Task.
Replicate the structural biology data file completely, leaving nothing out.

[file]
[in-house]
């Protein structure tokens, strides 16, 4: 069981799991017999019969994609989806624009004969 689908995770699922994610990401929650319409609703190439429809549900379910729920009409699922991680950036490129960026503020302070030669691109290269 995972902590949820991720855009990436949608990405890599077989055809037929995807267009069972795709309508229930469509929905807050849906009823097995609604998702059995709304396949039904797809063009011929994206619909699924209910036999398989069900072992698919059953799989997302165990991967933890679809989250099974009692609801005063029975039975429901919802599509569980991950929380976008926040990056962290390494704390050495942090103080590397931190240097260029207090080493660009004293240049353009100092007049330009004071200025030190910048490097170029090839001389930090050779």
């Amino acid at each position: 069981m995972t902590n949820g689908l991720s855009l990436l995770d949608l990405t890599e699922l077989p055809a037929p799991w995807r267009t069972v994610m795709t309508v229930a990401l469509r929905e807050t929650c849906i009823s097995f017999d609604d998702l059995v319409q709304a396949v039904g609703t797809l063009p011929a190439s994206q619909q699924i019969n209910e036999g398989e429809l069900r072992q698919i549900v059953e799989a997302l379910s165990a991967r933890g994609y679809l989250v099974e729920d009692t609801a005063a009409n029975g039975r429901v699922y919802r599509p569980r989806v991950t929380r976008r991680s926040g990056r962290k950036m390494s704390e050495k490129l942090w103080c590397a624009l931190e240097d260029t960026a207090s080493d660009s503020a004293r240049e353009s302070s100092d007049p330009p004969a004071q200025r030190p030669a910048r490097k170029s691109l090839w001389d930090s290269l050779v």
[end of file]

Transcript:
[in-house]
């Protein structure tokens, strides 16, 4: 069981799991017999019969994609989806624009004969 689908995770699922994610990401929650319409609703190439429809549900379910729920009409699922991680950036490129960026503020302070030669691109290269 995972902590949820991720855009990436949608990405890599077989055809037929995807267009069972795709309508229930469509929905807050849906009823097995609604998702059995709304396949039904797809063009011929994206619909699924209910036999398989069900072992698919059953799989997302165990991967933890679809989250099974009692609801005063029975039975429901919802599509569980991950929380976008926040990056962290390494704390050495942090103080590397931190240097260029207090080493660009004293240049353009100092007049330009004071200025030190910048490097170029090839001389930090050779």
């Amino acid at each position: 069981m995972t902590n949820g689908l991720s855009l990436l995770d949608l990405t890599e699922l077989p055809a037929p799991w995807r267009t069972v994610m795709t309508v229930a990401l469509r929905e807050t929650c849906i009823s097995f017999d609604d998702l059995v319409q709304a396949v039904g609703t797809l063009p011929a190439s994206q619909q699924i019969n209910e036999g398989e429809l069900r072992q698919i549900v059953e799989a997302l379910s165990a991967r933890g994609y679809l989250v099974e729920d009692t609801a005063a009409n029975g039975r429901v699922y919802r599509p569980r989806v991950t929380r976008r991680s926040g990056r962290k950036m390494s704390e050495k490129l942090w103080c590397a624009l931190e240097d260029t960026a207090s080493d660009s503020a004293r240049e353009s302070s100092d007049p330009p004969a004071q200025r030190p030669a910048r490097k170029s691109l090839w001389d930090s290269l050779v």